Apart from predicting resistance to androgen receptor–directed therapies, this work paves the way for liquid biopsies to identify other predictors of resistance.
—Eleni Efstathiou, MD, PhD
The magic of this research is that it requires a liquid biopsy [circulating tumor cells in the blood]—a simple blood collection,” said Eleni Efstathiou, MD, PhD, Associate Professor at The University of Texas MD Anderson Cancer Center, Houston, commenting on the study presented by Antonarakis and colleagues at the ASCO Annual Meeting. “Apart from predicting resistance to androgen receptor (AR)-directed therapies, this work paves the way for liquid biopsies to identify other predictors of resistance.”
Dr. Efstathiou is involved in research on AR variants using tissue-based biopsies, which are invasive. She noted that the findings of Dr. Antonarakis and colleagues are in line with observations from experimental data and a recent report of a tissue-based study she conducted in men with bone metastatic castration-resistant prostate cancer associating primary resistance to enzalutamide with AR-V7 presence in tumor biopsies.
The presence of AR-V7 in circulating tumor cells could help in making treatment decisions. “[If this work is validated], you would obviously not opt to treat that patient with enzalutamide or abiraterone,” she said. “We don’t want to waste time on treatments that don’t work.”
Dr. Efstathiou noted that experimental data suggest that AR-V7 may also predict resistance to taxane-based chemotherapies, but this needs further study. “This research also paves the way for research on therapies directed to AR-V7 and other variants on the N terminus of the AR receptor,” she noted.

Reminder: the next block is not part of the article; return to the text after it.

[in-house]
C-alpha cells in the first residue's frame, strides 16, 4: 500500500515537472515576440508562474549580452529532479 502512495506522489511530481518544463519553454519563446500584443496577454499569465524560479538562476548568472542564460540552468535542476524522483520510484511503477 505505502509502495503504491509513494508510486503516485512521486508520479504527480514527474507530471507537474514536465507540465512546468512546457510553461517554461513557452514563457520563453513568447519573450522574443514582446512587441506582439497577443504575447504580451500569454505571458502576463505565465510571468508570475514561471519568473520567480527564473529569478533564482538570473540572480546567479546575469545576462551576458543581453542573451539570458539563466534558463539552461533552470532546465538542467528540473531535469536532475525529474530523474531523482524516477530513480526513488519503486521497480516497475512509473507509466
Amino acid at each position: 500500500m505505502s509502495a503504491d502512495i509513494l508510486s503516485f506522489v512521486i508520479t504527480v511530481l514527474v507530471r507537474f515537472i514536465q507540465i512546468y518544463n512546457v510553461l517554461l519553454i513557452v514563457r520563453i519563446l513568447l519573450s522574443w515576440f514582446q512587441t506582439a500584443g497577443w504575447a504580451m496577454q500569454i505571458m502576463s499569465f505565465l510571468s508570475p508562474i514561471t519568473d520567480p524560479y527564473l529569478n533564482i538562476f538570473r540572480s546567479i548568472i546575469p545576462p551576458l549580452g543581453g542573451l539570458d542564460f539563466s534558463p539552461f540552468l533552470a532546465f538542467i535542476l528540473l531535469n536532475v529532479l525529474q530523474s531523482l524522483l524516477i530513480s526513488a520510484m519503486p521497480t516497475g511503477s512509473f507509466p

Another piece of evidence suggesting that the presence of AR-V7 predicts resistance in general, is that patients who converted from AR-V7–negative to AR-V7–positive over the course of Dr. Antonarakis’ study had worse outcomes than those who remained AR-V7–negative throughout the study.
“The fact that some patients convert also means that the blood test could be used at baseline and then throughout treatment to anticipate the emergence of resistance,” she added.
Dr. Efstathiou said that the blood assay used in this study achieves a higher yield of circulating tumor cells than other currently available tests. “The blood test needs to be prospectively validated in a broader group of patients and in larger numbers to better understand its performance. CLIA certification will be required to assure cross-study uniformity,” she noted.
If the assays perform well in heterogeneous patient populations, it will then find clinical utility and be used to select patients for treatment with enzalutamide or abiraterone and guide changes in therapy, she said. ■
Disclosure: Dr. Efstathiou reported no potential conflicts of interest.